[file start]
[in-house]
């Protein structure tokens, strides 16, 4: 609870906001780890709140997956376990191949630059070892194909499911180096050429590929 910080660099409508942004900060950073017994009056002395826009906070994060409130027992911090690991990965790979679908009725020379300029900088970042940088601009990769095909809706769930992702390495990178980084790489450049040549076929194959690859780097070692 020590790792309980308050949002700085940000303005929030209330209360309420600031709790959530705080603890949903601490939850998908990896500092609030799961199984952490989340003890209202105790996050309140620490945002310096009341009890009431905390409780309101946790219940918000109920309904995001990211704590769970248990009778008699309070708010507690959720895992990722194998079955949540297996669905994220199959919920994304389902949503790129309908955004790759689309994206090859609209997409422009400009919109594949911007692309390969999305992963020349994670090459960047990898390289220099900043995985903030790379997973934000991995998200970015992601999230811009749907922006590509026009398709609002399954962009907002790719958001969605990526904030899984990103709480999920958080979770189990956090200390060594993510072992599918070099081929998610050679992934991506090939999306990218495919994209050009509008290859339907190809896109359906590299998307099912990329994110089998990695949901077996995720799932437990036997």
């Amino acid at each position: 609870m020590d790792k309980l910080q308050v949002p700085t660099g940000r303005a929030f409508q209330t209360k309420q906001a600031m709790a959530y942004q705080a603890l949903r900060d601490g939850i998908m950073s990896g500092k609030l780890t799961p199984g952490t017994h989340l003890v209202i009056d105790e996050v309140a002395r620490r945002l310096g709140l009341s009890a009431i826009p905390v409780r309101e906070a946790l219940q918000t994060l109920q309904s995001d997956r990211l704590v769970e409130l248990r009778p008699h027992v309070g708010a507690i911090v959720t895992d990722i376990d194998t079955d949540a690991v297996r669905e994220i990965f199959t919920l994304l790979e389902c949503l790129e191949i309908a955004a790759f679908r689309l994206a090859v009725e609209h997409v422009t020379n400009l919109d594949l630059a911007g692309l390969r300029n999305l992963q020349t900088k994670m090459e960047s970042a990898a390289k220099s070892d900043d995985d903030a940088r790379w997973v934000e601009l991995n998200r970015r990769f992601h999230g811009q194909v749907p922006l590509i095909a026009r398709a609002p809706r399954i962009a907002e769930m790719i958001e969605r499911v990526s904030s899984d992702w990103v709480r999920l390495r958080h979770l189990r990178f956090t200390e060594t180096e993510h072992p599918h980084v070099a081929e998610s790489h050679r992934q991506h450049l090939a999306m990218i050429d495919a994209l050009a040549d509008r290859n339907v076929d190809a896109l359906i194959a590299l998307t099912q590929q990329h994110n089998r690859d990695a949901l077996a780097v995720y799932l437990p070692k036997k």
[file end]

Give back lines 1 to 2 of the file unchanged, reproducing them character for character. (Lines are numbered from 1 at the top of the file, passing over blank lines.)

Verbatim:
[in-house]
């Protein structure tokens, strides 16, 4: 609870906001780890709140997956376990191949630059070892194909499911180096050429590929 910080660099409508942004900060950073017994009056002395826009906070994060409130027992911090690991990965790979679908009725020379300029900088970042940088601009990769095909809706769930992702390495990178980084790489450049040549076929194959690859780097070692 020590790792309980308050949002700085940000303005929030209330209360309420600031709790959530705080603890949903601490939850998908990896500092609030799961199984952490989340003890209202105790996050309140620490945002310096009341009890009431905390409780309101946790219940918000109920309904995001990211704590769970248990009778008699309070708010507690959720895992990722194998079955949540297996669905994220199959919920994304389902949503790129309908955004790759689309994206090859609209997409422009400009919109594949911007692309390969999305992963020349994670090459960047990898390289220099900043995985903030790379997973934000991995998200970015992601999230811009749907922006590509026009398709609002399954962009907002790719958001969605990526904030899984990103709480999920958080979770189990956090200390060594993510072992599918070099081929998610050679992934991506090939999306990218495919994209050009509008290859339907190809896109359906590299998307099912990329994110089998990695949901077996995720799932437990036997």